Oklahoma Bar Journal
Indirect Contempt - A Primer
By Mark B. Houts
Hatred is an affair of the heart; contempt that of the head.
- Arthur Schoepenhauer
Most litigators know the feeling. A client pays a respectable sum of money for your advice, and you give it. You tell the client what to do or not to do, but they don’t always listen. The client’s failure to heed the lawyer’s advice is particularly problematic when the advice involves a court order. In that instance, the client may face sanctions or, in serious cases, an indirect contempt citation. This article will set forth the basic law relating to indirect civil contempt.
Indirect civil contempt procedure may be invoked for two purposes, “remedial to coerce the defendant’s behavior, or … penal to punish the defendant for disobedient or disorderly behavior.”1Although this article will focus primarily on the penal/punitive purpose for indirect contempt procedure, this article will also give limited discussion regarding remedial contempt and the distinctions between these two purposes.
The Oklahoma Supreme Court has established the elements of indirect contempt. “To support a judgment of indirect contempt, 21 Okla. Stat. §565 requires proof of willful disobedience of or resistance to process or lawful order of the court.”2 Under longstanding Oklahoma law, indirect contempt must be proven beyond a reasonable doubt, and the Oklahoma Supreme Court will reverse a lower court that applies the wrong standard.3 In Henry v. Schmidt, the court reversed the indirect contempt citation issued against the defendant and discussed the distinction between remedial and penal contempt. “The trial court was authorized to impose remedial or coercive sanctions with the right to purge based on a clear-and-convincing standard. Because penal sanctions were imposed, the burden of persuasion standard was proof beyond a reasonable doubt.”4 In cases of penal contempt, the accused must be afforded a trial by jury. The court in Henry v. Schmidt reversed the trial court’s contempt citation for its failure to apply “a clear-and-convincing evidence standard rather than beyond a reasonable doubt” and for other reasons.5Thus, application of the correct legal standard is critical when a citation for indirect contempt is issued for purposes of punishment.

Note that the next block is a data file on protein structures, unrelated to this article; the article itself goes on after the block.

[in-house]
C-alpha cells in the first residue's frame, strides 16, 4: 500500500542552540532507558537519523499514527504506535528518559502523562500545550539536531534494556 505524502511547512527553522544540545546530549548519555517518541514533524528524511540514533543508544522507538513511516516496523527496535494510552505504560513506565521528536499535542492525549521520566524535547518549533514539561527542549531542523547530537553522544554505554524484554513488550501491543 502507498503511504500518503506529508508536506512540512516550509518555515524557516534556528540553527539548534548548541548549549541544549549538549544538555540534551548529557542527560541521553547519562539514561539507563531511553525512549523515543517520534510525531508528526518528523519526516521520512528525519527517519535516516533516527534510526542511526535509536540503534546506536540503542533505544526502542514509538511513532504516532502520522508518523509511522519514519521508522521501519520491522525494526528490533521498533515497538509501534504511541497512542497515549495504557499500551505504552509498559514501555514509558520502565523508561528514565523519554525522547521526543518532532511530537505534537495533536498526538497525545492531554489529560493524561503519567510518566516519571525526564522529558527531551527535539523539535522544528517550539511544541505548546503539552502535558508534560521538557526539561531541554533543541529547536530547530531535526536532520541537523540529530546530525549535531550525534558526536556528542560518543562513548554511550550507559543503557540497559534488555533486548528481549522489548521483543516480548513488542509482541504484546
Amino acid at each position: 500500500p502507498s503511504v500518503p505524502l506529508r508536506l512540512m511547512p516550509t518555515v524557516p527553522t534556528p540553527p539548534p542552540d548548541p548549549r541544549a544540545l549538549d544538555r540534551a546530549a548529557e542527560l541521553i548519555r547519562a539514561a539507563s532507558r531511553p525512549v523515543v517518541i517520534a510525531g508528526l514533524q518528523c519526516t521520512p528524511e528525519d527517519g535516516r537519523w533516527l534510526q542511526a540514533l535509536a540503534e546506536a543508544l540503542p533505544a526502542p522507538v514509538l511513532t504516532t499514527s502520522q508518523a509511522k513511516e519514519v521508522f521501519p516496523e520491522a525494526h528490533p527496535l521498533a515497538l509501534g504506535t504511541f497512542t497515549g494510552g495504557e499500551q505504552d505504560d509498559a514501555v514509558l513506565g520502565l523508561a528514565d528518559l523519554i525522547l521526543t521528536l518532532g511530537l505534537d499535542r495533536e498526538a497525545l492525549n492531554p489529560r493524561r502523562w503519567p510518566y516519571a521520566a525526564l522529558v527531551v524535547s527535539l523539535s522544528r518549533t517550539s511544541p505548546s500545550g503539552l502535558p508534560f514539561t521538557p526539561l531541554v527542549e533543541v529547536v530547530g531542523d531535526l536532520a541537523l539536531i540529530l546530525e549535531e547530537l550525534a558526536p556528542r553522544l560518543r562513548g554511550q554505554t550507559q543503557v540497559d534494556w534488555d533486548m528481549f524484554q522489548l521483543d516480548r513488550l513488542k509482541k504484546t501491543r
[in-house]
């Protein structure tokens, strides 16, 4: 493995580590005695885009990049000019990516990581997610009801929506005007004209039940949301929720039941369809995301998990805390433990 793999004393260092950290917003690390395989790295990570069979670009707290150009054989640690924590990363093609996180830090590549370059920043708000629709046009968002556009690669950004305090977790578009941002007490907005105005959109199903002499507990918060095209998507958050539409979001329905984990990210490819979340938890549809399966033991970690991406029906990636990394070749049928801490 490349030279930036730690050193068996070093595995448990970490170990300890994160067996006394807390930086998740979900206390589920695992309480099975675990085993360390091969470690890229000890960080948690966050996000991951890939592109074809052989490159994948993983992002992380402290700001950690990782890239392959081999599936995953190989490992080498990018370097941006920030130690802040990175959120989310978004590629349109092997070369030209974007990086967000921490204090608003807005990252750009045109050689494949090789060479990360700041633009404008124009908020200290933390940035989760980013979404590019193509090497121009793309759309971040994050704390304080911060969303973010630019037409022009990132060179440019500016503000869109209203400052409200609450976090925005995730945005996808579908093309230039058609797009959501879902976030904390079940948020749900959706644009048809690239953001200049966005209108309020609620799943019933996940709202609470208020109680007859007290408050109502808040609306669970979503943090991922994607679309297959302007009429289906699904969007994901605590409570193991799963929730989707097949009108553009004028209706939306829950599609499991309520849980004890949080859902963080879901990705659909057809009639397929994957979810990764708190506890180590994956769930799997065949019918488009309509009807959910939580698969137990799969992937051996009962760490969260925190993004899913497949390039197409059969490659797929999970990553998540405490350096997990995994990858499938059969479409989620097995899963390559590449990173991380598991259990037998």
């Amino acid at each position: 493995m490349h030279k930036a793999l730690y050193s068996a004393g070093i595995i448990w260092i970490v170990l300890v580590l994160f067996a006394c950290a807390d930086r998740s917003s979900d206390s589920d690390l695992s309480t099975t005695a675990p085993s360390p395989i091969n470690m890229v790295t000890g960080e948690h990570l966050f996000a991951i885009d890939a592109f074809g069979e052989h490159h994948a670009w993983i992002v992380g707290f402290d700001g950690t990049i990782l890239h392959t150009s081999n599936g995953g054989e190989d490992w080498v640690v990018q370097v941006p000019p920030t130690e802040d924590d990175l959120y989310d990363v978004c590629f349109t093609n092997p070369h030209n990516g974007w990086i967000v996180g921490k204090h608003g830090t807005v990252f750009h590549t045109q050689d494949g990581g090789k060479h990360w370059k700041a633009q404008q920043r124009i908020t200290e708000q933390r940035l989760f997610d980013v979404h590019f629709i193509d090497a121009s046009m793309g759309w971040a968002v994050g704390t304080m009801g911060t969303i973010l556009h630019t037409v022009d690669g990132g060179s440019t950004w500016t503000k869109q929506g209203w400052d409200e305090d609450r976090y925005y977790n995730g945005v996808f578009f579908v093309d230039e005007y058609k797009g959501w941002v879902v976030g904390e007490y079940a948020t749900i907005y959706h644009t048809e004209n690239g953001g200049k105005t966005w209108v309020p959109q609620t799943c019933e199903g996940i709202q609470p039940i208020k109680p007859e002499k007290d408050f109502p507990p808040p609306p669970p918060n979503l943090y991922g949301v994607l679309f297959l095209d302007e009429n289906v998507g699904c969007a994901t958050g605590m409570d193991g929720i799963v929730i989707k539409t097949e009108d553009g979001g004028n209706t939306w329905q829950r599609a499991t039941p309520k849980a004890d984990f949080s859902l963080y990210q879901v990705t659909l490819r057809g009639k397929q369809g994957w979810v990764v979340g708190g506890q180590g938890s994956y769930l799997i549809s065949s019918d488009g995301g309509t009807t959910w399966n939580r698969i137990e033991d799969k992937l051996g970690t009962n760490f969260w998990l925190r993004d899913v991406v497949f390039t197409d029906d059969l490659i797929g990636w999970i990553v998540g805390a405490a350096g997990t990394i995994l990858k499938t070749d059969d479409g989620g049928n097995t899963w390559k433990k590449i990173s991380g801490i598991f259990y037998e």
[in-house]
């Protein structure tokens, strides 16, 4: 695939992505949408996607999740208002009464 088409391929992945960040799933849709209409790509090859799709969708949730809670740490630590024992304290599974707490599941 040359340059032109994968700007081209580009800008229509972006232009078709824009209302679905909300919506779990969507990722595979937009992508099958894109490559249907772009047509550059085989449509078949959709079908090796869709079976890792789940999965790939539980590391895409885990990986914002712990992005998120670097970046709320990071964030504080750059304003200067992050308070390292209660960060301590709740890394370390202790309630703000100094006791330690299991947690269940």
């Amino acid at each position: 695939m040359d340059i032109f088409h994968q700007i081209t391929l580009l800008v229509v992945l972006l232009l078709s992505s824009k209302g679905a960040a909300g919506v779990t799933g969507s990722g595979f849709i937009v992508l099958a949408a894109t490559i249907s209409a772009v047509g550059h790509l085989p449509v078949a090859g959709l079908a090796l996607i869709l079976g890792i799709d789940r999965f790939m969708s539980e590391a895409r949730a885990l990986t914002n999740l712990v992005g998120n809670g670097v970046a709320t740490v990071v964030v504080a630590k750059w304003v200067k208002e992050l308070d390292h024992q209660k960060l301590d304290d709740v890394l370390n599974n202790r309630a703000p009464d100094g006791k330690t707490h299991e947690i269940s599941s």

The district court must also follow very strict procedures when issuing a punitive contempt citation. A defendant facing punitive indirect contempt “is entitled to the constitutional protections afforded in criminal proceedings.”6 Oklahoma law establishes the procedure for cases of indirect contempt.
[T]he procedure governing punishment for indirect contempt is quite detailed and offers more protection to the accused. Title 21 O.S.2001 §567 requires “the party charged with contempt shall be notified in writing of the accusation and have a reasonable time for defense; and ... shall, upon demand, have a trial by jury.” The section also directs the court to set an appearance bond and set the case for trial at the next jury term.7
In short, statutory procedures must be followed and constitutional due process must be afforded a party accused of indirect contempt.